Wednesday, 26 January 2011

What is the Best Technique for Painting Detail in Oils?

Embarking upon a painting featuring lots of elements regarding textures, patterns and colour shifts may overwhelm the artist wishing to try something challenging. Striations on seashells, embroidery on curtains or layers within red cabbage may cause visual overload where the artist does not know where to begin. What is the simplest technique for painting detail without compromising the quality of the finished artwork?

Problems with Painting Detail

Applying Detail in Oils
Rachel Shirley
The idea of embarking upon a painting with lots of detail is often appealing. The reward of completing an exacting work of art that catches the eye and entices the viewer to take a closer look may cause the artist to go in with both feet with such a project. However, once faced with the reality of emulating a multitude of patterns and textures, the artist may experience the wind go out of the creative sails. The following may cause an unsatisfactory painting with detail.

Trying to complete the painting in one go and with increased haste towards the end due to fatigue. This will be reflected in wobbly lines, patchy colour mixes and uneven paint layers.

Spending too much energy on preparing the project, collating visual resources, completing an accurate and detailed drawing, and setting up the workstation. When the time actually comes to paint, the artist may become lacklustre and run out of steam. An uncompleted painting is the likely result.

Using inferior art materials for exacting processes, such as cheap brushes and pigments with poor tinting strength will create difficulties for the artist and an unsatisfactory painting of detail.

How to Paint Detail

The artist must think realistically about how the project is to be completed. The following tips may help.

Accept that a large detailed painting will never be completed in one day. Plan what to do first and how much per session. Be realistic about how much time the painting will take. This will keep the painting manageable.

Create small goals. If the painting features several objects, complete one object per day. Alternatively, if two or three objects contain similar hues, such as maroon striations in a red cabbage and textures on a beetroot skin, complete those objects containing that particular hue together.

Begin the painting session with the most challenging detail when feeling most up to it. The easier parts can be completed at the end of the session.

Take regular breaks from the painting. Time easily slips away whilst engrossed in painting each layer of an onion. Don’t push too hard. Beware of discomfort when sitting too long. Move about periodically.

Try not to think about the whole painting whilst painting a small aspect of it. Relegate all other objects as invisible. Imagine the painting is in fact several paintings in one. This will make the artist feel that the painting is moving forward.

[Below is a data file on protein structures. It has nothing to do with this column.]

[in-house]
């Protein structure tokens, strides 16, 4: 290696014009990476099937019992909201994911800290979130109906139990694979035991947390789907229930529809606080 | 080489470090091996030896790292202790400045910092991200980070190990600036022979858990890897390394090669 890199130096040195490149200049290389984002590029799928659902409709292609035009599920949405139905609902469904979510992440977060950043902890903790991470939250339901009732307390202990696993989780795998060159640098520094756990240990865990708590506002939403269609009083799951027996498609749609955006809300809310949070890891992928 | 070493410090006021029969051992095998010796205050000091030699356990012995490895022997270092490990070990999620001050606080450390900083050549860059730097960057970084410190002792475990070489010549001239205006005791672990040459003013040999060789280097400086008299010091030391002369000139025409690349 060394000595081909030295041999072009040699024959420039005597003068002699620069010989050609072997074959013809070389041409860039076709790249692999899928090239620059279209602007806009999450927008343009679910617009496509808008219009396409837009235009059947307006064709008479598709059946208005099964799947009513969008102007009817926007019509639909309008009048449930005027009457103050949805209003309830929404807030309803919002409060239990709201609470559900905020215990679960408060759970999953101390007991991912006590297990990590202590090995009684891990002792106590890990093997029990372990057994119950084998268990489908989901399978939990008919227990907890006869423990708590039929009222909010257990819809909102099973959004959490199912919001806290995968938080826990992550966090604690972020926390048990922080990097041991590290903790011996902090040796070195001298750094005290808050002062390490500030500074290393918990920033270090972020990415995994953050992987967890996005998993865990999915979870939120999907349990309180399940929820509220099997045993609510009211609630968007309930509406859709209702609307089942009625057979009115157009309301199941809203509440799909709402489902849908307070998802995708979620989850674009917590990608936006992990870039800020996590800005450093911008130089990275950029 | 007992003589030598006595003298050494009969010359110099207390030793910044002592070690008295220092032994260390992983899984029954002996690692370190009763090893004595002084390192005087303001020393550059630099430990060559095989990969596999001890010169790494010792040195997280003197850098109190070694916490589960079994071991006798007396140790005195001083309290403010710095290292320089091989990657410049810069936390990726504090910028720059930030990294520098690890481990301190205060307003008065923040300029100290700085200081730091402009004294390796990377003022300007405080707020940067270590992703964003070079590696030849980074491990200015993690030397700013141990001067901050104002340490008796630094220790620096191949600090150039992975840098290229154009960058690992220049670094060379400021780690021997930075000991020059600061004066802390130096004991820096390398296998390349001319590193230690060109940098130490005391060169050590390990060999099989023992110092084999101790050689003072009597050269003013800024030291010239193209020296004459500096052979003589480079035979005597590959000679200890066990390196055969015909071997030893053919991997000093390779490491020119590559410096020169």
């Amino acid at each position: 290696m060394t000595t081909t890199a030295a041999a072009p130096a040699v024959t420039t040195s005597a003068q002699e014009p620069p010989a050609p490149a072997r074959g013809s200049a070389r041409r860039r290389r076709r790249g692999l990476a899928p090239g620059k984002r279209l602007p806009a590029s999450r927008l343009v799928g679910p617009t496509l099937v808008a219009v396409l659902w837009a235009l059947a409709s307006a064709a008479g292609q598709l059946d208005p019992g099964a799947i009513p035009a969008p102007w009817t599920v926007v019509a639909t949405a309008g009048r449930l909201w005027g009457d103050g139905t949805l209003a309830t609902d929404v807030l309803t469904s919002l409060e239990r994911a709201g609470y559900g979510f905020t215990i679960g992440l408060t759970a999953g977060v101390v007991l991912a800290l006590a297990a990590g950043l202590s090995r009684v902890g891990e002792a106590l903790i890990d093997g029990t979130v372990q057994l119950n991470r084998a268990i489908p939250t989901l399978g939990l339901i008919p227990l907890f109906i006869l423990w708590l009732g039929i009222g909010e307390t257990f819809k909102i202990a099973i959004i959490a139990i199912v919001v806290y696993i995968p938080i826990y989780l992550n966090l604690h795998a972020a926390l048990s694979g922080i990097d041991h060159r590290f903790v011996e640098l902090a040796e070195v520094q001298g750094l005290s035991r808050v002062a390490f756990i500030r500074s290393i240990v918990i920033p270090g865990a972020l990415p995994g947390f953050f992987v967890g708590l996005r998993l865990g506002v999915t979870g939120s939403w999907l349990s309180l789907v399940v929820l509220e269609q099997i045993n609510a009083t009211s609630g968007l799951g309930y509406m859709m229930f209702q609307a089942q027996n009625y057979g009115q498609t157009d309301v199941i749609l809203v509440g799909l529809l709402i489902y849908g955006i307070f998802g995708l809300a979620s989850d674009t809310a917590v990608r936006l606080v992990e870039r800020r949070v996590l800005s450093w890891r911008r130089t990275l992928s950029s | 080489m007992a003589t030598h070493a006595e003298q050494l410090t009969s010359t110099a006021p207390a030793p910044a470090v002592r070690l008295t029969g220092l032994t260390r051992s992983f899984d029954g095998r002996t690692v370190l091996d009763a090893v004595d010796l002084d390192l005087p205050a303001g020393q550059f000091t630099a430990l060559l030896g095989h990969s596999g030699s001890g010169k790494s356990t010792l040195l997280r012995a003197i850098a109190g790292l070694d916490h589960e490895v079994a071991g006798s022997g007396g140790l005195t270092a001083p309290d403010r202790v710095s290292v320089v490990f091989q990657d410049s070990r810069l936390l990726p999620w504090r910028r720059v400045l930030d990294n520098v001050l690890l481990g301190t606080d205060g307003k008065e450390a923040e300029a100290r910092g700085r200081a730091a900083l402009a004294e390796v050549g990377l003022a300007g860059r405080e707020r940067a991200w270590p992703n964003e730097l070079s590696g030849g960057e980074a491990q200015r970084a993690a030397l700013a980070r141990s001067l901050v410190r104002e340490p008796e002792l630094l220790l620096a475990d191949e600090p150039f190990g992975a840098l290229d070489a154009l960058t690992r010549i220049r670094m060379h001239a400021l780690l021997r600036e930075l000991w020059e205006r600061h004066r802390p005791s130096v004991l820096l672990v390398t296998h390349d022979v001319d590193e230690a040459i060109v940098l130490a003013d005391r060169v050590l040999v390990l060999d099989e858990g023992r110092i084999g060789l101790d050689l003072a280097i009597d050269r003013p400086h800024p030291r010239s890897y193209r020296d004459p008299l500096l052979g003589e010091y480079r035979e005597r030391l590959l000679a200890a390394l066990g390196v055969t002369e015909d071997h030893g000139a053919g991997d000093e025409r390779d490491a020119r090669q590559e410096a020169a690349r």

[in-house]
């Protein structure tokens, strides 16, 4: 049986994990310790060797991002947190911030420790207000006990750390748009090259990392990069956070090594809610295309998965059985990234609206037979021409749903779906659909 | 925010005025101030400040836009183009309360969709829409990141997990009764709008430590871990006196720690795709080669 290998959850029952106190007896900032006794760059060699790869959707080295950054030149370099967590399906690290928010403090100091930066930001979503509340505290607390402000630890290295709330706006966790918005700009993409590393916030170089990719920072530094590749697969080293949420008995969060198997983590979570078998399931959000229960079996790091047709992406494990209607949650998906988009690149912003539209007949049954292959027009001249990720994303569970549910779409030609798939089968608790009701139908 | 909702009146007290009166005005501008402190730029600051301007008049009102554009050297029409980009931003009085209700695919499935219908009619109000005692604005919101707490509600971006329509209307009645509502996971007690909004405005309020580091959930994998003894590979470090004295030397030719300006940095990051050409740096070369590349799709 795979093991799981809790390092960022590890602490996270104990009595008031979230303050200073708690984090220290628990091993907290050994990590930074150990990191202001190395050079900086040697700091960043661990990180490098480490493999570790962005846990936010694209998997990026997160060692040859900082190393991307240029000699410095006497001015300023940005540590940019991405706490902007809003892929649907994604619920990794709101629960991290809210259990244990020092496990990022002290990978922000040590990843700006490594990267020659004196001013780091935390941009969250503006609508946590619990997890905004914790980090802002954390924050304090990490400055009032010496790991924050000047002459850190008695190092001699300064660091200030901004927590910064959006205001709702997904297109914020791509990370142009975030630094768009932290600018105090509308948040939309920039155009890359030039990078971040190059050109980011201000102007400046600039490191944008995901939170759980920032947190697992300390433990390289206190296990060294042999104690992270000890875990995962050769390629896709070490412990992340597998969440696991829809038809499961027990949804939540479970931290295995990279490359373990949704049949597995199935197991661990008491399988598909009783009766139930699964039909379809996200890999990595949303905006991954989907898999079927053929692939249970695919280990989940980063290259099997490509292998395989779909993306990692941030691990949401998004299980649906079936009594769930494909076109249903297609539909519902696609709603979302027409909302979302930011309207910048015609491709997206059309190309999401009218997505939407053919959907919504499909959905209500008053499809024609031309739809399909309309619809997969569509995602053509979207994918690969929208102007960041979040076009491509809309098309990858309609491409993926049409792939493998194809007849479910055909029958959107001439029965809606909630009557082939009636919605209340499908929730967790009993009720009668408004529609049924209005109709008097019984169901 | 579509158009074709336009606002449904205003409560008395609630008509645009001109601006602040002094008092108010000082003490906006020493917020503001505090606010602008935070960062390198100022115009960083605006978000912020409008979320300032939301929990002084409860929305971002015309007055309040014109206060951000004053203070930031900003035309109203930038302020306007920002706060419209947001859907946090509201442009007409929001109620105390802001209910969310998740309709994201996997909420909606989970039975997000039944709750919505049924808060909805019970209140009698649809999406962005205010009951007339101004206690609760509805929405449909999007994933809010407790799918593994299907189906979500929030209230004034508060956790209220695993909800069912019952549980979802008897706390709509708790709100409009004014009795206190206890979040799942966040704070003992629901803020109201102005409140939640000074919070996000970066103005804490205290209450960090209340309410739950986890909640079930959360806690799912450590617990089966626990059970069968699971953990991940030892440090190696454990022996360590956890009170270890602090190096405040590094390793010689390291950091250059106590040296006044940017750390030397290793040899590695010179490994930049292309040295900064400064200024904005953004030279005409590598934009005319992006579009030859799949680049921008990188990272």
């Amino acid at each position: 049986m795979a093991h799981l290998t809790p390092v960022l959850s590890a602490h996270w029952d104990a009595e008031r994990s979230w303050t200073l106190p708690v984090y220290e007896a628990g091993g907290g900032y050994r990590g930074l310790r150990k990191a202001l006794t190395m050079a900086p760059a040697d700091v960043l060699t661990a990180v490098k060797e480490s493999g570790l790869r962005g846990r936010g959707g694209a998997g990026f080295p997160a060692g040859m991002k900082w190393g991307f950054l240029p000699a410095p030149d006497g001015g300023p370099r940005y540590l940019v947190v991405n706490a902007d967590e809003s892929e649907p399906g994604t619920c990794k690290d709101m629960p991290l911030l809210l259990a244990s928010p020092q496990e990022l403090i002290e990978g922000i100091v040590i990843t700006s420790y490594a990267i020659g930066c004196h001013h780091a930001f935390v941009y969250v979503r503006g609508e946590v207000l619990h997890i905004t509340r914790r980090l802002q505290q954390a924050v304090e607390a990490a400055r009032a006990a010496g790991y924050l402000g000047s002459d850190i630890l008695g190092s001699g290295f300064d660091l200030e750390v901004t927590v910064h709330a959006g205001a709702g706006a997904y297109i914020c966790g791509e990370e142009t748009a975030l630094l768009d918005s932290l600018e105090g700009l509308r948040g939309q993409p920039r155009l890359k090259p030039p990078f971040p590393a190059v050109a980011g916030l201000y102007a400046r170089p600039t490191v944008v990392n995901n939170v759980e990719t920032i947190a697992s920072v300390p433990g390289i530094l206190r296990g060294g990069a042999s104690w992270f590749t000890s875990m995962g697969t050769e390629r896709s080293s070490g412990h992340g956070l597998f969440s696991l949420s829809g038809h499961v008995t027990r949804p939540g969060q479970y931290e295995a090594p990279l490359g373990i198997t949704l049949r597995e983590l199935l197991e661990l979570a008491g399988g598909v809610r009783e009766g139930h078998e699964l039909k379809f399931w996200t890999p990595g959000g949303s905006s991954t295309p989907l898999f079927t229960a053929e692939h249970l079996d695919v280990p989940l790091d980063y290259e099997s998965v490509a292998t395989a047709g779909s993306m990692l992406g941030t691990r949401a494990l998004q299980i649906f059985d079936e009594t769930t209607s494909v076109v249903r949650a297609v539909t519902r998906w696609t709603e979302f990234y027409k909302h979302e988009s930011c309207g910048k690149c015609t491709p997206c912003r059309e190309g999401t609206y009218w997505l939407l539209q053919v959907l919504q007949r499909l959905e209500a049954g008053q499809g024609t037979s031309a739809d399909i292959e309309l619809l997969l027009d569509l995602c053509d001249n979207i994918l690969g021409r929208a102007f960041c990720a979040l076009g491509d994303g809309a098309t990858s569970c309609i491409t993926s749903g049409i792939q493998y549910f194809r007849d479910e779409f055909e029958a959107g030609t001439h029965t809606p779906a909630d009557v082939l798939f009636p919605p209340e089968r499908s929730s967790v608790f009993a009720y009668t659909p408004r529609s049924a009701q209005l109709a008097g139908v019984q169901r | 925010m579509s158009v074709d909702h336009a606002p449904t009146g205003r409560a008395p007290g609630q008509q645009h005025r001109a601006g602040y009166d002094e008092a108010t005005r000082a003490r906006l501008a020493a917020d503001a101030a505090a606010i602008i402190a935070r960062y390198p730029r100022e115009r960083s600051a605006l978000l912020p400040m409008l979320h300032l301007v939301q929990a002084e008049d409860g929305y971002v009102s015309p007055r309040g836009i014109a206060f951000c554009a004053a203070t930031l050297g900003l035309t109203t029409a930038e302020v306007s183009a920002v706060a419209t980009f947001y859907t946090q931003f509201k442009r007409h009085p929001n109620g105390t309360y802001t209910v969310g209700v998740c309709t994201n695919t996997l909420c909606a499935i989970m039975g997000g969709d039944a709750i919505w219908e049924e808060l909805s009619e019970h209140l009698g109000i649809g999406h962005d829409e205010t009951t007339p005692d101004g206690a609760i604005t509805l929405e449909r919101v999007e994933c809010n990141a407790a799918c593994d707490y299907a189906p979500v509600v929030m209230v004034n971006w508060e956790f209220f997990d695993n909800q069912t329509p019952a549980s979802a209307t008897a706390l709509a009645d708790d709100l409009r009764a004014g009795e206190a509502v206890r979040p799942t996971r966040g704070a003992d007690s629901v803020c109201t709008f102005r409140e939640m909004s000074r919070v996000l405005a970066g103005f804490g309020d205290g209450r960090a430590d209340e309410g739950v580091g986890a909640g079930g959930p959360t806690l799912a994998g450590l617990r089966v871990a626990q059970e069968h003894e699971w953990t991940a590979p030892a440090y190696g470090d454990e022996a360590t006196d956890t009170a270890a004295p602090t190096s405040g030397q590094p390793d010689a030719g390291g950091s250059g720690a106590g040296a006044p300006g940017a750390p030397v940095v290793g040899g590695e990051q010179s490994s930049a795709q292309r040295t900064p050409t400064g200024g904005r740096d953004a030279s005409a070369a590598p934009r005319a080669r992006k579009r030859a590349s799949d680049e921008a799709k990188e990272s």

Essential Art Materials for Detailed Painting

The artist must never guesswork detail, or the painting may fail to convince. For this reason, excellent visual resources and good lighting are vital. This means photographs of a high resolution or subject matter that is up to standard. Good lighting conditions may comprise a north-facing skylight, or adjacent window. Painting in dull lighting may give the artist a false impression of the painting’s quality until viewed under bright conditions.

Excellent quality fine sable brushes are vital. Kolinsky sables provide fine points, softness and springiness. When it comes to sharp detail, rounds sizes 0, 1, 3 and 6 will suit most purposes. A selection of filberts or fans will create smooth blends.

Art Techniques for Painting Detail

DK Art School: An Introduction to Art Techniques (DK Art School)Oil painting in glazes enables the artist to work over the painting in layers to achieve an ever higher and sharper-detailed finish. This entails the application of the paint in thin translucent layers, most often thinned with linseed oil. Each artist will have personal preference, but the following describes how I typically complete a detailed painting:

Apply an imprimatura of an earth colour, usually thinned burnt sienna or burnt umber acrylic paint. This will kill the overpowering white layer of the canvas.

Sketch the composition on top with a fine chalk pencil. Detail is not essential as the drawing will be concealed by the overlying paint.

Select an object in the painting; in this example, an onion. Apply the base colour thinly, which might be cream or beige Express shifts in tone and brush away unwanted marks. Apply the detail with slightly thicker paint. The onion layers can be suggested by applying thinned paint via a rigger or thin sable. Even out unwanted brush marks, accepting the object will not be perfect at this stage.

Allow to dry. In the meantime, the artist may embark upon another object if feeling up to it. Return to the onion another day once touch-dry, applying a second glaze. This glaze can be used to modify or improve upon the lower layer. Sharpen up detail and smooth out unwanted brush marks. The artist may notice the object appears sharper, more intense and closer to the desired effect. A third layer can be applied if desired, although only select areas may need attention.

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1 comment:

Anonymous said...

I disagree about the sables--there's no need to involve animals in a day when excellent synthetic brushes exist which mimic the finest of hair brushes.